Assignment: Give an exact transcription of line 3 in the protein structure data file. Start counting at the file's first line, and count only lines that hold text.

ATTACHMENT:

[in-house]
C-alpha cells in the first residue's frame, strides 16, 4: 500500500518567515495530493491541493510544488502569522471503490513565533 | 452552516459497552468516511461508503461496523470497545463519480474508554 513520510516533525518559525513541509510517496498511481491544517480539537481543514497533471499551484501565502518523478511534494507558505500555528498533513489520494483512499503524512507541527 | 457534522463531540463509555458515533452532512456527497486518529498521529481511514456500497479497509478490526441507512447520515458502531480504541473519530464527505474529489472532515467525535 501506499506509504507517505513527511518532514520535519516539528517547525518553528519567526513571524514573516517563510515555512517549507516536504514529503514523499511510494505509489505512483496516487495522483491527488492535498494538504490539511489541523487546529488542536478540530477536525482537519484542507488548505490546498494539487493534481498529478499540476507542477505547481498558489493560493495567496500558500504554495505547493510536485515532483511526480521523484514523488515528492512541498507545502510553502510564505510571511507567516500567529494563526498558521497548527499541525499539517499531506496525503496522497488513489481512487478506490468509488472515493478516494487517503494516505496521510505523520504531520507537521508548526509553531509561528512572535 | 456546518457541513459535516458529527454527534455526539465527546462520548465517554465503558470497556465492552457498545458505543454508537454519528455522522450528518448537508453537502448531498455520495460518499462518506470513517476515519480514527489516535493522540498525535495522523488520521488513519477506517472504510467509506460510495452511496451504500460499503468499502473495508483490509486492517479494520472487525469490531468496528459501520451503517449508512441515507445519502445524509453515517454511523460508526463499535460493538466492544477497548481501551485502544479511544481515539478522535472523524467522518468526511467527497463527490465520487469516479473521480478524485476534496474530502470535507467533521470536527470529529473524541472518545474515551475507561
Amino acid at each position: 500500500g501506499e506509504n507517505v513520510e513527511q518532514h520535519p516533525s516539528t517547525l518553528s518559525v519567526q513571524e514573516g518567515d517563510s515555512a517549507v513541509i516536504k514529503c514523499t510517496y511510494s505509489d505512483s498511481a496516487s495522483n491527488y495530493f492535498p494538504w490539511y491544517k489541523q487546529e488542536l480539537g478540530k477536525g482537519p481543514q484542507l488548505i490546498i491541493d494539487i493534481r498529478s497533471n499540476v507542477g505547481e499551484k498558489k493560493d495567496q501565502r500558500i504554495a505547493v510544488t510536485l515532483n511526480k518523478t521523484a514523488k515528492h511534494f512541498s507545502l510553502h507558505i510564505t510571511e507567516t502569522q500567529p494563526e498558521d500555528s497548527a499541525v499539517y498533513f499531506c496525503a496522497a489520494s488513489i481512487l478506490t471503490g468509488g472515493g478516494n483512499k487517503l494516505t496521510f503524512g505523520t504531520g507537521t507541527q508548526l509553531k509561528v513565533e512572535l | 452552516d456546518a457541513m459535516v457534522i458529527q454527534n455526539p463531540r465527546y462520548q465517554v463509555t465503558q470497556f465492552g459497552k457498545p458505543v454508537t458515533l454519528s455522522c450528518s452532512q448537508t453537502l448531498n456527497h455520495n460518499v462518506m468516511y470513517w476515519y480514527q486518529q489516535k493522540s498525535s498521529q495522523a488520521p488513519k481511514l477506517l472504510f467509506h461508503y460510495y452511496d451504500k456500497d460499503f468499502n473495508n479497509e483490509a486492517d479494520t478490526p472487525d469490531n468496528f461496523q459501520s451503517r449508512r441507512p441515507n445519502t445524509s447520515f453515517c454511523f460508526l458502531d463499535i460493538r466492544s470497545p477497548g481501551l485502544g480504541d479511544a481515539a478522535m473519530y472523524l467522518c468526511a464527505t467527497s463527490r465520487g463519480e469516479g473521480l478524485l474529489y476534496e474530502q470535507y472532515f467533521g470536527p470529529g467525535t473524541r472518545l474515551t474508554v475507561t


Amino acid at each position: 500500500g501506499e506509504n507517505v513520510e513527511q518532514h520535519p516533525s516539528t517547525l518553528s518559525v519567526q513571524e514573516g518567515d517563510s515555512a517549507v513541509i516536504k514529503c514523499t510517496y511510494s505509489d505512483s498511481a496516487s495522483n491527488y495530493f492535498p494538504w490539511y491544517k489541523q487546529e488542536l480539537g478540530k477536525g482537519p481543514q484542507l488548505i490546498i491541493d494539487i493534481r498529478s497533471n499540476v507542477g505547481e499551484k498558489k493560493d495567496q501565502r500558500i504554495a505547493v510544488t510536485l515532483n511526480k518523478t521523484a514523488k515528492h511534494f512541498s507545502l510553502h507558505i510564505t510571511e507567516t502569522q500567529p494563526e498558521d500555528s497548527a499541525v499539517y498533513f499531506c496525503a496522497a489520494s488513489i481512487l478506490t471503490g468509488g472515493g478516494n483512499k487517503l494516505t496521510f503524512g505523520t504531520g507537521t507541527q508548526l509553531k509561528v513565533e512572535l | 452552516d456546518a457541513m459535516v457534522i458529527q454527534n455526539p463531540r465527546y462520548q465517554v463509555t465503558q470497556f465492552g459497552k457498545p458505543v454508537t458515533l454519528s455522522c450528518s452532512q448537508t453537502l448531498n456527497h455520495n460518499v462518506m468516511y470513517w476515519y480514527q486518529q489516535k493522540s498525535s498521529q495522523a488520521p488513519k481511514l477506517l472504510f467509506h461508503y460510495y452511496d451504500k456500497d460499503f468499502n473495508n479497509e483490509a486492517d479494520t478490526p472487525d469490531n468496528f461496523q459501520s451503517r449508512r441507512p441515507n445519502t445524509s447520515f453515517c454511523f460508526l458502531d463499535i460493538r466492544s470497545p477497548g481501551l485502544g480504541d479511544a481515539a478522535m473519530y472523524l467522518c468526511a464527505t467527497s463527490r465520487g463519480e469516479g473521480l478524485l474529489y476534496e474530502q470535507y472532515f467533521g470536527p470529529g467525535t473524541r472518545l474515551t474508554v475507561t